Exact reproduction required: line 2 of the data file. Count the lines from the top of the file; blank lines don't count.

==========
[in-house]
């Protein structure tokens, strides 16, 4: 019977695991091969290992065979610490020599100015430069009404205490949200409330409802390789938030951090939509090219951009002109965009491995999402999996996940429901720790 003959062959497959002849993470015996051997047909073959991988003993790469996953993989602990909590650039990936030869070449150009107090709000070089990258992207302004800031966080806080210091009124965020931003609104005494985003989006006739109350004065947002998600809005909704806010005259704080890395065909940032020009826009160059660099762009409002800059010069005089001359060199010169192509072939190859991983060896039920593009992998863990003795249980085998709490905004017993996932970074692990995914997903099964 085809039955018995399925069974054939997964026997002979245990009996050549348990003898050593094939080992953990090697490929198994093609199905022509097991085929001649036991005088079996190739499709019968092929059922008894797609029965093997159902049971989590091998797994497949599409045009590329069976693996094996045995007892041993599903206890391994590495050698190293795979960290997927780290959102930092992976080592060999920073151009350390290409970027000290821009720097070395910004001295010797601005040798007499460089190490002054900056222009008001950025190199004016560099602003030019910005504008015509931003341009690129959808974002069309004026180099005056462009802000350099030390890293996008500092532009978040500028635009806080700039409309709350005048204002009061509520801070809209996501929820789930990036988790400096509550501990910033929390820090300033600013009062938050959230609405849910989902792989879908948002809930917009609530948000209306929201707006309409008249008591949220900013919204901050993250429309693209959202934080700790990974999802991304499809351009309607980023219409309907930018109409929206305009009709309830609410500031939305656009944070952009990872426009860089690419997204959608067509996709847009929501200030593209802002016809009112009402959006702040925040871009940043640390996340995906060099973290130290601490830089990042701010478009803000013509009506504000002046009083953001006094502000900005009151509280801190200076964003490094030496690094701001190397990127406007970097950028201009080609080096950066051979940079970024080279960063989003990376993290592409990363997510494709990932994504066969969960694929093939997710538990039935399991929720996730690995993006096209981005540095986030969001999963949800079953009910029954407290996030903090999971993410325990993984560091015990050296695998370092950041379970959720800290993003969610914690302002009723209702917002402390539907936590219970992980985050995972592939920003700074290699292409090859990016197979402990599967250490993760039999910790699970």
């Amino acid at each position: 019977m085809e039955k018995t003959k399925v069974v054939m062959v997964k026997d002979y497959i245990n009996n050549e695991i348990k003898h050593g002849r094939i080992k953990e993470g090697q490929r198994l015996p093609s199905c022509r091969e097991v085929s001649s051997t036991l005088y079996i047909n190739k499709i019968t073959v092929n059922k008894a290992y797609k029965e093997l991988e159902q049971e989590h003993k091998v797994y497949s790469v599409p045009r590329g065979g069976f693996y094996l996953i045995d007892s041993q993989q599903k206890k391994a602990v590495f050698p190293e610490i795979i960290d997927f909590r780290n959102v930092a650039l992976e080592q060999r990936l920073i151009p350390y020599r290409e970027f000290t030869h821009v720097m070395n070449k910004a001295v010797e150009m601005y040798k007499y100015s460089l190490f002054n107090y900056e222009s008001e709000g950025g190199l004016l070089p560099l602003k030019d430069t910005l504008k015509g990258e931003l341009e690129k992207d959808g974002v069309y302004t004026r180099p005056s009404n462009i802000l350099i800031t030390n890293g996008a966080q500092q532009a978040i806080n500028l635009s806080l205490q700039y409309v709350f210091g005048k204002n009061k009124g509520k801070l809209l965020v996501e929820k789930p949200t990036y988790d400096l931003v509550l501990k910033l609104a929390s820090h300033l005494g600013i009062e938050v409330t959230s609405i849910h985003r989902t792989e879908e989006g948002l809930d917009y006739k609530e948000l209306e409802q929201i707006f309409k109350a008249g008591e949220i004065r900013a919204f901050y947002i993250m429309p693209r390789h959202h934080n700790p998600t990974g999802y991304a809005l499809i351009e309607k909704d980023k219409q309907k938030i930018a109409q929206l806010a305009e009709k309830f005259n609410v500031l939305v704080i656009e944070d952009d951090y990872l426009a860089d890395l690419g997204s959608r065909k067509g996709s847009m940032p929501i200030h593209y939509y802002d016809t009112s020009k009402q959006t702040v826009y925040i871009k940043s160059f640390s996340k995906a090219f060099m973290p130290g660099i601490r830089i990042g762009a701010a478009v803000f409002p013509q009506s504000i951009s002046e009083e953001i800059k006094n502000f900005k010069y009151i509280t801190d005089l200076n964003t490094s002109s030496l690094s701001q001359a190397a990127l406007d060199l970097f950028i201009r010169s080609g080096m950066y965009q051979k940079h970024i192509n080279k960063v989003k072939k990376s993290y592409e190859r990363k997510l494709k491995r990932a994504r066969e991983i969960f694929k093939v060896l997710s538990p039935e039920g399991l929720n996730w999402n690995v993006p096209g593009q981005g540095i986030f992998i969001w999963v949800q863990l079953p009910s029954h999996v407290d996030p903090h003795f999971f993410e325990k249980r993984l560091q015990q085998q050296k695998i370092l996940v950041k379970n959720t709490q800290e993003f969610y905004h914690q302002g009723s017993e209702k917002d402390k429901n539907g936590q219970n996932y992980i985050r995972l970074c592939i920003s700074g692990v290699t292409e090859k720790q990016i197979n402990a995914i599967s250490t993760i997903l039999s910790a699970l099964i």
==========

């Protein structure tokens, strides 16, 4: 019977695991091969290992065979610490020599100015430069009404205490949200409330409802390789938030951090939509090219951009002109965009491995999402999996996940429901720790 003959062959497959002849993470015996051997047909073959991988003993790469996953993989602990909590650039990936030869070449150009107090709000070089990258992207302004800031966080806080210091009124965020931003609104005494985003989006006739109350004065947002998600809005909704806010005259704080890395065909940032020009826009160059660099762009409002800059010069005089001359060199010169192509072939190859991983060896039920593009992998863990003795249980085998709490905004017993996932970074692990995914997903099964 085809039955018995399925069974054939997964026997002979245990009996050549348990003898050593094939080992953990090697490929198994093609199905022509097991085929001649036991005088079996190739499709019968092929059922008894797609029965093997159902049971989590091998797994497949599409045009590329069976693996094996045995007892041993599903206890391994590495050698190293795979960290997927780290959102930092992976080592060999920073151009350390290409970027000290821009720097070395910004001295010797601005040798007499460089190490002054900056222009008001950025190199004016560099602003030019910005504008015509931003341009690129959808974002069309004026180099005056462009802000350099030390890293996008500092532009978040500028635009806080700039409309709350005048204002009061509520801070809209996501929820789930990036988790400096509550501990910033929390820090300033600013009062938050959230609405849910989902792989879908948002809930917009609530948000209306929201707006309409008249008591949220900013919204901050993250429309693209959202934080700790990974999802991304499809351009309607980023219409309907930018109409929206305009009709309830609410500031939305656009944070952009990872426009860089690419997204959608067509996709847009929501200030593209802002016809009112009402959006702040925040871009940043640390996340995906060099973290130290601490830089990042701010478009803000013509009506504000002046009083953001006094502000900005009151509280801190200076964003490094030496690094701001190397990127406007970097950028201009080609080096950066051979940079970024080279960063989003990376993290592409990363997510494709990932994504066969969960694929093939997710538990039935399991929720996730690995993006096209981005540095986030969001999963949800079953009910029954407290996030903090999971993410325990993984560091015990050296695998370092950041379970959720800290993003969610914690302002009723209702917002402390539907936590219970992980985050995972592939920003700074290699292409090859990016197979402990599967250490993760039999910790699970």